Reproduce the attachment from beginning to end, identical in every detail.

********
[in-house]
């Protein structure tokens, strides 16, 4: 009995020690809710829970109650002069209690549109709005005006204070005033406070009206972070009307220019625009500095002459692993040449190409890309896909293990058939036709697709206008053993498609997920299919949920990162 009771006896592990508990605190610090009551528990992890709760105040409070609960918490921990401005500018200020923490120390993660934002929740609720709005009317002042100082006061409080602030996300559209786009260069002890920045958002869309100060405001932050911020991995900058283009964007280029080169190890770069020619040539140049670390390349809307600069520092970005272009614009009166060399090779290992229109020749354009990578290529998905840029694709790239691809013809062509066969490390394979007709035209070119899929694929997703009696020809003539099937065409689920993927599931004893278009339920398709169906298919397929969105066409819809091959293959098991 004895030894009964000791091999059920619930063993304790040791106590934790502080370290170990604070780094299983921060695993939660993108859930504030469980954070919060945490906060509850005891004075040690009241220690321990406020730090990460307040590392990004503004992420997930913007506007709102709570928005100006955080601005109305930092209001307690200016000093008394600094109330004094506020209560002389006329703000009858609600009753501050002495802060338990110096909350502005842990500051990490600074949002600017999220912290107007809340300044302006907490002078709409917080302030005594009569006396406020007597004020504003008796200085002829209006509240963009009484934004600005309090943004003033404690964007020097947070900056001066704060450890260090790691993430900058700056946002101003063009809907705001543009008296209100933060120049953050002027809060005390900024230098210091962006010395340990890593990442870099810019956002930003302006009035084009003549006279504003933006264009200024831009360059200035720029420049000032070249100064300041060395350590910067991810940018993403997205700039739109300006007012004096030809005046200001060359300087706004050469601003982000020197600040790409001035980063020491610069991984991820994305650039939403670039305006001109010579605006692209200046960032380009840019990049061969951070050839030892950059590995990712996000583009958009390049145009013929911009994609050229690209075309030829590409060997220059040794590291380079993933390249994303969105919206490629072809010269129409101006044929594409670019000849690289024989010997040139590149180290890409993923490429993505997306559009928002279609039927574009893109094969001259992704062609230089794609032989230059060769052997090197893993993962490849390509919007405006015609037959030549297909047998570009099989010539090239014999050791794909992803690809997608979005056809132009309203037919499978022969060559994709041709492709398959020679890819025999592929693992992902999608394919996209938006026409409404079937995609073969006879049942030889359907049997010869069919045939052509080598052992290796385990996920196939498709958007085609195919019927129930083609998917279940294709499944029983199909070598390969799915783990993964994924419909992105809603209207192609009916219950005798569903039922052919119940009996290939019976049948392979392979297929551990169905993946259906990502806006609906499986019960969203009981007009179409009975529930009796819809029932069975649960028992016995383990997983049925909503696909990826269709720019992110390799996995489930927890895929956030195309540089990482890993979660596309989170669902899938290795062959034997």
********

[in-house]
């Protein structure tokens, strides 16, 4: 009995020690809710829970109650002069209690549109709005005006204070005033406070009206972070009307220019625009500095002459692993040449190409890309896909293990058939036709697709206008053993498609997920299919949920990162 009771006896592990508990605190610090009551528990992890709760105040409070609960918490921990401005500018200020923490120390993660934002929740609720709005009317002042100082006061409080602030996300559209786009260069002890920045958002869309100060405001932050911020991995900058283009964007280029080169190890770069020619040539140049670390390349809307600069520092970005272009614009009166060399090779290992229109020749354009990578290529998905840029694709790239691809013809062509066969490390394979007709035209070119899929694929997703009696020809003539099937065409689920993927599931004893278009339920398709169906298919397929969105066409819809091959293959098991 004895030894009964000791091999059920619930063993304790040791106590934790502080370290170990604070780094299983921060695993939660993108859930504030469980954070919060945490906060509850005891004075040690009241220690321990406020730090990460307040590392990004503004992420997930913007506007709102709570928005100006955080601005109305930092209001307690200016000093008394600094109330004094506020209560002389006329703000009858609600009753501050002495802060338990110096909350502005842990500051990490600074949002600017999220912290107007809340300044302006907490002078709409917080302030005594009569006396406020007597004020504003008796200085002829209006509240963009009484934004600005309090943004003033404690964007020097947070900056001066704060450890260090790691993430900058700056946002101003063009809907705001543009008296209100933060120049953050002027809060005390900024230098210091962006010395340990890593990442870099810019956002930003302006009035084009003549006279504003933006264009200024831009360059200035720029420049000032070249100064300041060395350590910067991810940018993403997205700039739109300006007012004096030809005046200001060359300087706004050469601003982000020197600040790409001035980063020491610069991984991820994305650039939403670039305006001109010579605006692209200046960032380009840019990049061969951070050839030892950059590995990712996000583009958009390049145009013929911009994609050229690209075309030829590409060997220059040794590291380079993933390249994303969105919206490629072809010269129409101006044929594409670019000849690289024989010997040139590149180290890409993923490429993505997306559009928002279609039927574009893109094969001259992704062609230089794609032989230059060769052997090197893993993962490849390509919007405006015609037959030549297909047998570009099989010539090239014999050791794909992803690809997608979005056809132009309203037919499978022969060559994709041709492709398959020679890819025999592929693992992902999608394919996209938006026409409404079937995609073969006879049942030889359907049997010869069919045939052509080598052992290796385990996920196939498709958007085609195919019927129930083609998917279940294709499944029983199909070598390969799915783990993964994924419909992105809603209207192609009916219950005798569903039922052919119940009996290939019976049948392979392979297929551990169905993946259906990502806006609906499986019960969203009981007009179409009975529930009796819809029932069975649960028992016995383990997983049925909503696909990826269709720019992110390799996995489930927890895929956030195309540089990482890993979660596309989170669902899938290795062959034997």